Don't just swim with the tide. If you feel neglected during induction, take care to plan your next step, says Mike Fielding.
You're in your first job, you need all the help you can get and your head of department is ignoring you. What can you do? That's the problem a number of new teachers face and often feel powerless to do anything about.
It happens for a variety of reasons. Perhaps the head of department is under considerable pressure and is only just managing to cope. He or she might believe in the "sink or swim" model of teacher induction, or perhaps just doesn't like to interfere. It could be that the new teacher appears to be coping well and not to need help. On the darker side, it may be a vindictive or petulant response to an unwanted appointment.
Whatever the reason, a teacher who is not being monitored, guided, provided with learning materials, teaching schemes, departmental policies and other required support has a legitimate cause for complaint and must confront the situation.
So what should you do? The best thing is to approach the head of department and let him know you are unhappy and why. He or she may be unaware of your feelings and this gives the opportunity to remedy the situation.
This, however, may not be easy. Despite more openness now, some schools retain a strong sense of hierarchy. This may inhibit an inexperienced teacher from admitting difficulty to their line manager for fear of seeming inadequate. Some middle managers also adopt a management style which discourages openness.
Another approach might be to share your feelings with a more experienced member of the department. The temptation, though, is for that member of staff to supply what you need and keep the head of department in ignorance of your concerns.
A third route is your induction mentor. An effective mentor will tackle the head of department, arrange for the support you need and monitor progress. Unfortunately, the experience of mentoring around the country is patchy and many mentors, while happy to advise and guide, are relutant to tackle colleagues about their responsibilities.
A final resort is to talk to a member of the senior management team. Again, delicacy is required. By approaching the head or a deputy, you may be seen to be going over the head of your departmental leader and attempting to bring pressure on him. This could have adverse long-term effects, even if it satisfies your immediate needs.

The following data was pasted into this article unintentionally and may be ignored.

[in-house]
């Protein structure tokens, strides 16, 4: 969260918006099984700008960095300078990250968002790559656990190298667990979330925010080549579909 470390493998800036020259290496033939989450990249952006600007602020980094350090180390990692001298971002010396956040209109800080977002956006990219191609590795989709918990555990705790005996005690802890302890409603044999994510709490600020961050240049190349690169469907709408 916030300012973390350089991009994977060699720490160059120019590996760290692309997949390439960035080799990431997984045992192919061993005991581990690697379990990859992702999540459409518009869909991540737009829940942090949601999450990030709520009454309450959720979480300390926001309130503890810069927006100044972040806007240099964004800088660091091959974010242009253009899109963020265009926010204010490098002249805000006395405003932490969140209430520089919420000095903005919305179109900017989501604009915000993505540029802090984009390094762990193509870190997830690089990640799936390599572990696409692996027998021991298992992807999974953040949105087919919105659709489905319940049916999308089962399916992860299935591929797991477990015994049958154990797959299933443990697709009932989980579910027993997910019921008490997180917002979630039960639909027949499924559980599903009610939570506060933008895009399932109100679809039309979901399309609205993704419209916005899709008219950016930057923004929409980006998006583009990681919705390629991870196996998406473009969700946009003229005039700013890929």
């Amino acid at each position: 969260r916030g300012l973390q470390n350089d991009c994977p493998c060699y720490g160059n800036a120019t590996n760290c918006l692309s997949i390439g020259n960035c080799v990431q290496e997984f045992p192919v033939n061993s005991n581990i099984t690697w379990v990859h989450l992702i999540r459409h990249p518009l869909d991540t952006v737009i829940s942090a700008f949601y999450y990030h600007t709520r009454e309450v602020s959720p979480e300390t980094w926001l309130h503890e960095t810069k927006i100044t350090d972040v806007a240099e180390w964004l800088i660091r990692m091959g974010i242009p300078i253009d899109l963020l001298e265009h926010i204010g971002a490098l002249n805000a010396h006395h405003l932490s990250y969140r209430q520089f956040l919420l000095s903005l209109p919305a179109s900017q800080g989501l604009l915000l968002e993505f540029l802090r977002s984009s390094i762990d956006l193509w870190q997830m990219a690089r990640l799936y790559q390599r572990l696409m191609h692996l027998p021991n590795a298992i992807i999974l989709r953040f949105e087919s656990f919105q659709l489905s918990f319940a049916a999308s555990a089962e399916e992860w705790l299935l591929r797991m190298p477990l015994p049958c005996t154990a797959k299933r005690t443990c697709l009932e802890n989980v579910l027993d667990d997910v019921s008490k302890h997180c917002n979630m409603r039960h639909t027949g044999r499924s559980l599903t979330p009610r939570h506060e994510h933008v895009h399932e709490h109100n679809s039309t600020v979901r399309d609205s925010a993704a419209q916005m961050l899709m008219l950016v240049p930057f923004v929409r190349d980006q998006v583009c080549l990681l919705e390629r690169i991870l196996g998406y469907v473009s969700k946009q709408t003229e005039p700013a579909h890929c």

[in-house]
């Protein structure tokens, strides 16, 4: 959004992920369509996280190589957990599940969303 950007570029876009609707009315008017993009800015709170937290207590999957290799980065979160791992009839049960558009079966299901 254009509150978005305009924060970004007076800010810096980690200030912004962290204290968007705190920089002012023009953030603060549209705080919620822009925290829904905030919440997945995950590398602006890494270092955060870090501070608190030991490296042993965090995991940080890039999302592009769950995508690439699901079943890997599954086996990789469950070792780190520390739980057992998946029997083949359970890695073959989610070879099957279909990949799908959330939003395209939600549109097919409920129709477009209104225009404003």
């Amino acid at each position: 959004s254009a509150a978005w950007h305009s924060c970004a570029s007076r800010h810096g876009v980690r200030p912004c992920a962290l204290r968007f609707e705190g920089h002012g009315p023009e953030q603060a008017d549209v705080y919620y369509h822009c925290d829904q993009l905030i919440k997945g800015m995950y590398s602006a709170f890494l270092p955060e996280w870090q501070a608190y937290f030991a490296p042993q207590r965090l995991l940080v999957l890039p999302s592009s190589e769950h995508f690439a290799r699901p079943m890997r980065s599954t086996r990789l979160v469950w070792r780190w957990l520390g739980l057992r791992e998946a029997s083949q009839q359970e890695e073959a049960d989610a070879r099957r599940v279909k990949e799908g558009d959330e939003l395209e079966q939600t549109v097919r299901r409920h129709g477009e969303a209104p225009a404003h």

If you take that step, you will need to prepare carefully. Be specific. If, as is likely, the senior team member tackles the head of department, generalisations will be of no use. For example, if it's something he doesn't do, like watching you teach, don't say "He never seems to come into my room," if you really mean "He hasn't seen me since September." Don't make the issue personal. Colleagues don't have to like each other, though it helps, and criticism of what a person is rather than what they do is harder to deal with positively.
And look to your own failings. Did you reject advice early on? Have you accepted any opportunities of help that have been offered? Have you asked for support? Can you take advice and criticism?
Most importantly, make clear that you are not seeking blame but just the help to which you are entitled to do the best job you can.
Good senior managers will handle the situation sensitively and in the interests of both yourself and your head of department. They will seek to establish a dialogue and ensure that an action plan is agreed. And they will want to monitor the outcomes.
It takes courage for a new teacher to complain, but the alternative is diminishing effectiveness, greater stress and an unhappy atmosphere.
No sensible manager wants that and, in the end, your head of department may well be pleased that you are sufficiently committed to the job and to improving your skills that you went through the painful process of pointing out failure. It's a lesson you'll remember when you become a department head.
Mike Fielding was formerly principal of The Community College in Chulmleigh, north Devon.